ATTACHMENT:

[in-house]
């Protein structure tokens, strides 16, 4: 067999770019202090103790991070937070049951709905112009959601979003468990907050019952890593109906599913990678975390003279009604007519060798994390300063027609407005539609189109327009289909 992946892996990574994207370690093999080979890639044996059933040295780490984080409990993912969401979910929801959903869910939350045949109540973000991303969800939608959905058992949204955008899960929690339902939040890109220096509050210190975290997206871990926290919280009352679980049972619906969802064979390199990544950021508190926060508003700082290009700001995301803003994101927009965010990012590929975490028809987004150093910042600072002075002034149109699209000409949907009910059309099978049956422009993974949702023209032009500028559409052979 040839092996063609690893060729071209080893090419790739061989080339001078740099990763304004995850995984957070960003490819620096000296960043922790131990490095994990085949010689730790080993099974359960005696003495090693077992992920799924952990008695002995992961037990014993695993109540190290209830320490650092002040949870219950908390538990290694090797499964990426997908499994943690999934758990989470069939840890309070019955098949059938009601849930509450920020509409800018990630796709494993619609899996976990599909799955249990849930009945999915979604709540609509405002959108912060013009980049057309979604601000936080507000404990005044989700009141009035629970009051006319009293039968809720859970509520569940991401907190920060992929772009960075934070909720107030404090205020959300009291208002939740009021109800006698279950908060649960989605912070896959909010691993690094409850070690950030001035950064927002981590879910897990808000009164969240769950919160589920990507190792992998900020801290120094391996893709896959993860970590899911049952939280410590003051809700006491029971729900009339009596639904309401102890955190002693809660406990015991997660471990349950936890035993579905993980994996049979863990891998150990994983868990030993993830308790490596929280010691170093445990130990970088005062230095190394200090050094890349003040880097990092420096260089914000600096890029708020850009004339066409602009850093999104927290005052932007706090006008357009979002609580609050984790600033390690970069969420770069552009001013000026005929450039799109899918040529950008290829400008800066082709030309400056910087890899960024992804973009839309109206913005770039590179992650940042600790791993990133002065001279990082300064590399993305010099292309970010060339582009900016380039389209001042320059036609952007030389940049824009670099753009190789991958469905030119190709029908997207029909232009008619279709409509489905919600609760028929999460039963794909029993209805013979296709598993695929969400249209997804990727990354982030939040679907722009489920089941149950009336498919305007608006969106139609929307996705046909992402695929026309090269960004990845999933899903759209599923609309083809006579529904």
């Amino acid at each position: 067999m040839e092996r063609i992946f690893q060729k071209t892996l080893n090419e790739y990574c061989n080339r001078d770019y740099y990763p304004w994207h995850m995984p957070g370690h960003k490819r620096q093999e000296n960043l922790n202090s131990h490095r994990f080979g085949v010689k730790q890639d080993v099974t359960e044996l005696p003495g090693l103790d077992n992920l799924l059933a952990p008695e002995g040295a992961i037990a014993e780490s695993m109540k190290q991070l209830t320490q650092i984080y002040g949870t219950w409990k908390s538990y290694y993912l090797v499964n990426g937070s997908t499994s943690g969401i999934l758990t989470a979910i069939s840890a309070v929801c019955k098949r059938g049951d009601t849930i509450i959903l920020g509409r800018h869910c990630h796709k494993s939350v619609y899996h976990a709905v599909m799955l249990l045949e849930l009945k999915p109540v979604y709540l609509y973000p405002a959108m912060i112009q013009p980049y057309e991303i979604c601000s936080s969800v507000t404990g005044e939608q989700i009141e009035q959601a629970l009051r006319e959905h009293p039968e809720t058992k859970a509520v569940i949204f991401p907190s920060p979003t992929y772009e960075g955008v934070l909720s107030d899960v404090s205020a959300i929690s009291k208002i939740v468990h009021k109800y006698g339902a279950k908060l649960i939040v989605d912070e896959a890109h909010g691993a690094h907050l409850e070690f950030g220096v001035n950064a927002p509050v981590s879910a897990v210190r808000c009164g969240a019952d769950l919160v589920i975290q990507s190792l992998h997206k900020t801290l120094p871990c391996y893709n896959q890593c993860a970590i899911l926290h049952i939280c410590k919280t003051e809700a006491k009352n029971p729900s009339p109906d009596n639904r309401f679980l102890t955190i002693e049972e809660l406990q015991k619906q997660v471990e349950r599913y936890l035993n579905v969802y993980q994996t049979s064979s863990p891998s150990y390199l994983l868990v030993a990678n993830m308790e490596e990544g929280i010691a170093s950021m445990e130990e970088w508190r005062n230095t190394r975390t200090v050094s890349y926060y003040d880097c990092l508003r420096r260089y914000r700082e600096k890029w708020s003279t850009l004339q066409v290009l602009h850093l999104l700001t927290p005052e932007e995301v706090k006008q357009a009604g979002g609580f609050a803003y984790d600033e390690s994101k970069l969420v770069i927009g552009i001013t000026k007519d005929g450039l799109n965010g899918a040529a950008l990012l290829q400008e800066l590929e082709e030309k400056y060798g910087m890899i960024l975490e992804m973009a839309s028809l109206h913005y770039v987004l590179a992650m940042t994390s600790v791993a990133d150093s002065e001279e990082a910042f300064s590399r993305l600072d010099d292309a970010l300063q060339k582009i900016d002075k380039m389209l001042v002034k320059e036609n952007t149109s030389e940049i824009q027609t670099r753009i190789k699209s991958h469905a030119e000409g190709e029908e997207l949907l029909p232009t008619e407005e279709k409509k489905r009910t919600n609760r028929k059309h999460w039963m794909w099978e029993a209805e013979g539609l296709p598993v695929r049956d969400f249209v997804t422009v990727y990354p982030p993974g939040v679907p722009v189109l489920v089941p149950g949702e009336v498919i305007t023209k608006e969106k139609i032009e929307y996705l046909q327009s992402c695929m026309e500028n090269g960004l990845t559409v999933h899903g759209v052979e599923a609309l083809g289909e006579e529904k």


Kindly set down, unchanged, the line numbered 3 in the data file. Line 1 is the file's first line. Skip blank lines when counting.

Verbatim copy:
């Amino acid at each position: 067999m040839e092996r063609i992946f690893q060729k071209t892996l080893n090419e790739y990574c061989n080339r001078d770019y740099y990763p304004w994207h995850m995984p957070g370690h960003k490819r620096q093999e000296n960043l922790n202090s131990h490095r994990f080979g085949v010689k730790q890639d080993v099974t359960e044996l005696p003495g090693l103790d077992n992920l799924l059933a952990p008695e002995g040295a992961i037990a014993e780490s695993m109540k190290q991070l209830t320490q650092i984080y002040g949870t219950w409990k908390s538990y290694y993912l090797v499964n990426g937070s997908t499994s943690g969401i999934l758990t989470a979910i069939s840890a309070v929801c019955k098949r059938g049951d009601t849930i509450i959903l920020g509409r800018h869910c990630h796709k494993s939350v619609y899996h976990a709905v599909m799955l249990l045949e849930l009945k999915p109540v979604y709540l609509y973000p405002a959108m912060i112009q013009p980049y057309e991303i979604c601000s936080s969800v507000t404990g005044e939608q989700i009141e009035q959601a629970l009051r006319e959905h009293p039968e809720t058992k859970a509520v569940i949204f991401p907190s920060p979003t992929y772009e960075g955008v934070l909720s107030d899960v404090s205020a959300i929690s009291k208002i939740v468990h009021k109800y006698g339902a279950k908060l649960i939040v989605d912070e896959a890109h909010g691993a690094h907050l409850e070690f950030g220096v001035n950064a927002p509050v981590s879910a897990v210190r808000c009164g969240a019952d769950l919160v589920i975290q990507s190792l992998h997206k900020t801290l120094p871990c391996y893709n896959q890593c993860a970590i899911l926290h049952i939280c410590k919280t003051e809700a006491k009352n029971p729900s009339p109906d009596n639904r309401f679980l102890t955190i002693e049972e809660l406990q015991k619906q997660v471990e349950r599913y936890l035993n579905v969802y993980q994996t049979s064979s863990p891998s150990y390199l994983l868990v030993a990678n993830m308790e490596e990544g929280i010691a170093s950021m445990e130990e970088w508190r005062n230095t190394r975390t200090v050094s890349y926060y003040d880097c990092l508003r420096r260089y914000r700082e600096k890029w708020s003279t850009l004339q066409v290009l602009h850093l999104l700001t927290p005052e932007e995301v706090k006008q357009a009604g979002g609580f609050a803003y984790d600033e390690s994101k970069l969420v770069i927009g552009i001013t000026k007519d005929g450039l799109n965010g899918a040529a950008l990012l290829q400008e800066l590929e082709e030309k400056y060798g910087m890899i960024l975490e992804m973009a839309s028809l109206h913005y770039v987004l590179a992650m940042t994390s600790v791993a990133d150093s002065e001279e990082a910042f300064s590399r993305l600072d010099d292309a970010l300063q060339k582009i900016d002075k380039m389209l001042v002034k320059e036609n952007t149109s030389e940049i824009q027609t670099r753009i190789k699209s991958h469905a030119e000409g190709e029908e997207l949907l029909p232009t008619e407005e279709k409509k489905r009910t919600n609760r028929k059309h999460w039963m794909w099978e029993a209805e013979g539609l296709p598993v695929r049956d969400f249209v997804t422009v990727y990354p982030p993974g939040v679907p722009v189109l489920v089941p149950g949702e009336v498919i305007t023209k608006e969106k139609i032009e929307y996705l046909q327009s992402c695929m026309e500028n090269g960004l990845t559409v999933h899903g759209v052979e599923a609309l083809g289909e006579e529904k």